One thing I have noticed about myself, since I started running, is that I am very particular about the things on my person when I head out for a training session.
The toes of my socks have to be positioned just-so. My ponytail can’t be too high or too low or too tight or too loose. my Armpocket has to be in one certain position, and my Garmin band must be precisely buckled on the right notch.
If any of the above are incorrect, I find myself struggling to get into my groove until I’ve fixed the situation.
It’s a rare kind of amusing and annoying.
The biggest thing I have struggled with, though, has been my shoelaces. For whatever reason, I had the hardest time getting them laced right the first time. There always seemed to be some form of discomfort over my arches, which would lead to me stopping, adjusting, tugging, fixing and fiddling with my shoes. Some days were better than others, but the issue was always there.
I had been researching different ways of lacing to help give me some relief, and planned to try some new techniques after the Gate, when I came upon something very interesting at the expo of the same race.
In the back corner of the room, a tall gentleman was holding a sign that read “shoelacessuck.com”. Of course, sharing that exact sentiment, I made my way over and found myself at the Riplaces display.
I was very interested as one of the men at the booth explained the concept to me: my $15 purchase would include 60 “bands” (high-quality, continuous, bungee-like elastics – 12 each of five different sizes) and seven “core” pieces (plastic pieces to which the bands would attach). It was up to me to choose the size of Band to thread through each set of opposing eyelets in my running shoes to create a comfortable tension at each point of my foot. And of course, once all the Bands were in place, there would be no need for tying or untying anything.
It sounded like the answer to my shoelace problems.
I wanted to mull it over so I wandered off to look at other booths. I had seen other systems that involve elastic-y laces and gadgets that keep bows from untying, but nothing so individualized as how Riplaces were explained to me. At $15, I certainly had nothing to lose, so I returned and picked out my colors: teal Bands and gray Cores.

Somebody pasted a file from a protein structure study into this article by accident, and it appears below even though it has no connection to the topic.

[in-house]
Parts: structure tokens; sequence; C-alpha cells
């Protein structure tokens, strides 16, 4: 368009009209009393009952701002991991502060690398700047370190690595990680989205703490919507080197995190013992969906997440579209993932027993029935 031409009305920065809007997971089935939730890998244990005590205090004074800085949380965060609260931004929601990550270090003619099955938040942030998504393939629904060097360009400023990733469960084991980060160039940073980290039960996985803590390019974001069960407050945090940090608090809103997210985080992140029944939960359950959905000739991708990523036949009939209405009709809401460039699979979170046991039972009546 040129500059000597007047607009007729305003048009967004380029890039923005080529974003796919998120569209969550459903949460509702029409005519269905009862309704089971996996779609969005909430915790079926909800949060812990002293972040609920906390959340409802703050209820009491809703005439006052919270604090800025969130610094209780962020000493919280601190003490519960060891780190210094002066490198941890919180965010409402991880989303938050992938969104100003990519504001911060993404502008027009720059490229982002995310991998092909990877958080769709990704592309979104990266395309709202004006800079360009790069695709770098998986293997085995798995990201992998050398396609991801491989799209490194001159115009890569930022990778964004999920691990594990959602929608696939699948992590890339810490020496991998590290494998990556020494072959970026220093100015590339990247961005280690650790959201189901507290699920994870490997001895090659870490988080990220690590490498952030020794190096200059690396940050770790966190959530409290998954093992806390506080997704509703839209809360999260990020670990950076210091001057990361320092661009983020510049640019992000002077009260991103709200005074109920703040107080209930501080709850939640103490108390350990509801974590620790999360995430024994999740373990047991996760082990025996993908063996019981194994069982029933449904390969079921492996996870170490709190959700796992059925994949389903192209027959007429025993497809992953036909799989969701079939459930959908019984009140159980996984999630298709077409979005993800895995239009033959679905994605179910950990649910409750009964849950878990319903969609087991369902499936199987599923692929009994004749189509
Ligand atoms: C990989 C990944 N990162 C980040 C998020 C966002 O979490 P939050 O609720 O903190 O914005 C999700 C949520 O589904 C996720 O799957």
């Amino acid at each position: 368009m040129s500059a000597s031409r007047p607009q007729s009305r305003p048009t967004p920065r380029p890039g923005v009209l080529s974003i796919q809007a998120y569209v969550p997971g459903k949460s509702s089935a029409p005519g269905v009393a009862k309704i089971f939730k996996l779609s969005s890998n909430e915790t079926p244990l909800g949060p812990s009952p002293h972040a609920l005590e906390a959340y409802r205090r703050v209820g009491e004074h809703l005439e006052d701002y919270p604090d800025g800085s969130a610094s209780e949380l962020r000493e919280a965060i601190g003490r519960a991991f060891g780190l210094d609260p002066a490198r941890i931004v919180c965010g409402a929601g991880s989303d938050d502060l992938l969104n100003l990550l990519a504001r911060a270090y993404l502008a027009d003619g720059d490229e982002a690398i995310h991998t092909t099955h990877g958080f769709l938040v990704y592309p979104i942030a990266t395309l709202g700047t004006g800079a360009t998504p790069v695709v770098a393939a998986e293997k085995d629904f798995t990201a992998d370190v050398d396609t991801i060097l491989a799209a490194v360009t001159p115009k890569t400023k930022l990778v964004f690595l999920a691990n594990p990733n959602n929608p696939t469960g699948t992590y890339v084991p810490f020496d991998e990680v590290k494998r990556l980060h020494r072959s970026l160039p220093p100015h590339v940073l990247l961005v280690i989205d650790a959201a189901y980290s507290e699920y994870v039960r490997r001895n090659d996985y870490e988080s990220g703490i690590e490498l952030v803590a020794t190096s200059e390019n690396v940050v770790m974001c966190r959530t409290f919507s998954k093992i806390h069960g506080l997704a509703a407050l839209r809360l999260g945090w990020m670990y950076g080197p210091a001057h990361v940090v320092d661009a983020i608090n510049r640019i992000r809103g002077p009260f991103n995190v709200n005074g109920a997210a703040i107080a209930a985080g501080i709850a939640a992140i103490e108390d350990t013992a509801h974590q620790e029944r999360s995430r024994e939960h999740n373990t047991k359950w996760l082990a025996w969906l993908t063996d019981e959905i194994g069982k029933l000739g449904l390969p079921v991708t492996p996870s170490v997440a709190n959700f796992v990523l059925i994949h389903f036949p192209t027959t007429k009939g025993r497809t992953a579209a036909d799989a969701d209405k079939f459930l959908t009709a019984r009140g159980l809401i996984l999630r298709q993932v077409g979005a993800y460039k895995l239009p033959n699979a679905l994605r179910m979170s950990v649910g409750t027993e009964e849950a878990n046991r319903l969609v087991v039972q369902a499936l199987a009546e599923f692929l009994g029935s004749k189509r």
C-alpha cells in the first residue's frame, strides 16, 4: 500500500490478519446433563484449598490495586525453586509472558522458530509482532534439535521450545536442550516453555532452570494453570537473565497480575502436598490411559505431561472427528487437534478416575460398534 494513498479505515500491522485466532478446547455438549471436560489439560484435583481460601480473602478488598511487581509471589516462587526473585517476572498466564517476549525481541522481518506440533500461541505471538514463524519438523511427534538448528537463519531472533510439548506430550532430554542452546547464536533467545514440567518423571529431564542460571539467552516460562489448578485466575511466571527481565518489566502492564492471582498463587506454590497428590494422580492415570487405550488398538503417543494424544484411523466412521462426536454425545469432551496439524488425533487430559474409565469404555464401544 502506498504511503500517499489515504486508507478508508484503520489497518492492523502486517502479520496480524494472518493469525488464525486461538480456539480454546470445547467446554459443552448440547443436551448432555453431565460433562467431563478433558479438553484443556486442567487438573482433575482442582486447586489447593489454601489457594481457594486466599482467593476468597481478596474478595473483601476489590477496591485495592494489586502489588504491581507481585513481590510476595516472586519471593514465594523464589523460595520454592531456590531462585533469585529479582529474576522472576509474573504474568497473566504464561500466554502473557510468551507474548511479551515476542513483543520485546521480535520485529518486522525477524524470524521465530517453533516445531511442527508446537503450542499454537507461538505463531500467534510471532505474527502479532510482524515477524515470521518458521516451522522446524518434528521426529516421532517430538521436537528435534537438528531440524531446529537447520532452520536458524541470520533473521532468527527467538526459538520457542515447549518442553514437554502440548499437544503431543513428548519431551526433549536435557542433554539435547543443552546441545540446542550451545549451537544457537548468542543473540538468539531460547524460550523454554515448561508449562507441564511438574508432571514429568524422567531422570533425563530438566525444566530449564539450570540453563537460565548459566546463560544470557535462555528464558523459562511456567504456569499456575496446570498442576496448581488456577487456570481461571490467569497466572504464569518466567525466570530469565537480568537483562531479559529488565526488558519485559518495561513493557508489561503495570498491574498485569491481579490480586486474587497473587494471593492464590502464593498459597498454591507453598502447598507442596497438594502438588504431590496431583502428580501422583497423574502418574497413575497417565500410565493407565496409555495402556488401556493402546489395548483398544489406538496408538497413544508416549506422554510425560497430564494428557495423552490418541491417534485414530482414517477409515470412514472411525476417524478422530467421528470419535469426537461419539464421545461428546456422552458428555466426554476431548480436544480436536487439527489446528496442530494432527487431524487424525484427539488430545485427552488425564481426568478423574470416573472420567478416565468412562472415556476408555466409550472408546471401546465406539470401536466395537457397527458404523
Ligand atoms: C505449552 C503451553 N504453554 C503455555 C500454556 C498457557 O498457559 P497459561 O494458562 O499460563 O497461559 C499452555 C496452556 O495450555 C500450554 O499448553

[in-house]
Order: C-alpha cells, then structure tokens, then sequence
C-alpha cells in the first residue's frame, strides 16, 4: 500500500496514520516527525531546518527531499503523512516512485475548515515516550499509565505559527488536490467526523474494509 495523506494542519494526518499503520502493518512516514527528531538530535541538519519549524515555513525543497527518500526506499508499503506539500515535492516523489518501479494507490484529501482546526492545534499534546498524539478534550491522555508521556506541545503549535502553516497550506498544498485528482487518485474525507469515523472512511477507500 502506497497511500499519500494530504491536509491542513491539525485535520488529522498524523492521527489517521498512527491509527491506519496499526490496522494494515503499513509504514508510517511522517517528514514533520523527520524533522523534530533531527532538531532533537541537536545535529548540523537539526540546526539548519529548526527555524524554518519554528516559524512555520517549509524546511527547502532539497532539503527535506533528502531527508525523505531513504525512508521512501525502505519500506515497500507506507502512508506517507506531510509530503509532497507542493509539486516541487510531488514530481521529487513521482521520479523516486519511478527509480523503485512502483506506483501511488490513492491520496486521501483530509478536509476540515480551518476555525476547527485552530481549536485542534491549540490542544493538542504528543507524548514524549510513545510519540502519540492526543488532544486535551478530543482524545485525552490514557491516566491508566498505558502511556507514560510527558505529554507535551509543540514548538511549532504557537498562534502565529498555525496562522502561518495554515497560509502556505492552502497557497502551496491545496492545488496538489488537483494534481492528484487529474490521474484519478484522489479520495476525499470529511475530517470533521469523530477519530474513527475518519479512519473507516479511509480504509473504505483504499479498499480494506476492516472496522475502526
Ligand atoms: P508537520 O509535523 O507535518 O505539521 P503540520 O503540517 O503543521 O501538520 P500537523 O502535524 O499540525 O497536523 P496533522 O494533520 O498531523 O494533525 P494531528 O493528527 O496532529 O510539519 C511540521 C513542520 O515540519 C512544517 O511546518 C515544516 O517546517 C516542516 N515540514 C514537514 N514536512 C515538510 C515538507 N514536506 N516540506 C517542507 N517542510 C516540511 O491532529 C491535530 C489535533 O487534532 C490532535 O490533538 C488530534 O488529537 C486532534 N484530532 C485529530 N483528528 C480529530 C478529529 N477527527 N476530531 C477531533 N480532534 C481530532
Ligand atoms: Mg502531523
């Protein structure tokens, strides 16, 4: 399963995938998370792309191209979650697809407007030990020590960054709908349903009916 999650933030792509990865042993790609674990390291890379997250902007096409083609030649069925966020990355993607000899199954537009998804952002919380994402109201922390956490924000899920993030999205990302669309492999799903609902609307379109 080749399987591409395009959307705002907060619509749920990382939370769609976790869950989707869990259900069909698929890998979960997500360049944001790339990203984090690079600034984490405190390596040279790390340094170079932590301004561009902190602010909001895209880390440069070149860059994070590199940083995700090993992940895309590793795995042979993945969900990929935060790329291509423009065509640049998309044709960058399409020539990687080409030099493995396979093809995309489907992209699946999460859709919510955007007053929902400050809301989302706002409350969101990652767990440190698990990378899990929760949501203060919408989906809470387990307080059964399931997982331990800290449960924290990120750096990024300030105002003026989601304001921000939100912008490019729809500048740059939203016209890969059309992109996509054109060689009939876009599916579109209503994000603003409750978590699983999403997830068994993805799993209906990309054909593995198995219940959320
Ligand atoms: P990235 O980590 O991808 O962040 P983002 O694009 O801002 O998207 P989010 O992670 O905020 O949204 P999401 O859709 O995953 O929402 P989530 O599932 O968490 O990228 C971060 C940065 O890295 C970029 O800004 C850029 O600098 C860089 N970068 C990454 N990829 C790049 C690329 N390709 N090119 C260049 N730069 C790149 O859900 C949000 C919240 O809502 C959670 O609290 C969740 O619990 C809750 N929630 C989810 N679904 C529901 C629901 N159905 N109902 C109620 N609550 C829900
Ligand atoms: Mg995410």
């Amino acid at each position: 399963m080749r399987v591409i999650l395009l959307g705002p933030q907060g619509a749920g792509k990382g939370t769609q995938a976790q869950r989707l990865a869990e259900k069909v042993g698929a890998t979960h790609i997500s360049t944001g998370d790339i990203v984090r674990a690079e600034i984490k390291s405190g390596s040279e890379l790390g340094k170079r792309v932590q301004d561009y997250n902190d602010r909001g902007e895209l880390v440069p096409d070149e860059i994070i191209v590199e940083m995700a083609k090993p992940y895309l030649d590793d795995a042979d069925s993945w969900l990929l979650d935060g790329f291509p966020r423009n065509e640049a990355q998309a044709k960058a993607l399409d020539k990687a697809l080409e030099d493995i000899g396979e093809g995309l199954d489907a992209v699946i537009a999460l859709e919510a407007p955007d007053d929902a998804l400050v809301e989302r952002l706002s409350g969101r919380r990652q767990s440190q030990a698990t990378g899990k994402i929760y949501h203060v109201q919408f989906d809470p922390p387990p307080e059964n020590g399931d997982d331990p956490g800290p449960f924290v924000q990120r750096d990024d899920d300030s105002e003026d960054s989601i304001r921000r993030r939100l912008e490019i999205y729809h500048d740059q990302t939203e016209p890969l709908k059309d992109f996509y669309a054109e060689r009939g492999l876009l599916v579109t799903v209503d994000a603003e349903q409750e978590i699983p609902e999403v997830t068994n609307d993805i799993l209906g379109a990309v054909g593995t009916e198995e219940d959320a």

I had to wait to get my new inserts before I gave my new purchase a try. The inserts would change the way my feet sit in my shoes, and it was important to make sure I had the right fit.
There is a really fabulous YouTube video that explains how to “riplace” your old shoelaces with this new system, using the bagties that hold the different sizes of bands together as a sort of needle to thread the elastic through eyelets. I will admit that I skipped this step and managed the whole thing with a safety pin.
Whatever works, right? I was impatient and wanted to get the job done stat.
The end result was heaven.
I took them for a test run and it was wonderful. I loved not having to tie my shoes. I loved that I finally had that extra bit of give over my cranky arches. I loved that I could feel the extra freedom of movement from the elasticity of the bands. And not once did I have to stop to adjust anything to do with my feet.
I do have feet on the larger side (I wear a size 10 in my Mizuno Wave Inspire 10s), and I used the three largest sizes of bands in my lacing. I do wonder if one larger option might become available – I can see them being a bit too snug for someone with a bigger, wider or higher foot than me.
In the meantime, though, I am enjoying the fact that I have one less thing about which to be particular when I am running.
Do you have any things that cause you annoyance when you’re running?
Do you use any kind of nontraditional laces in your running shoes?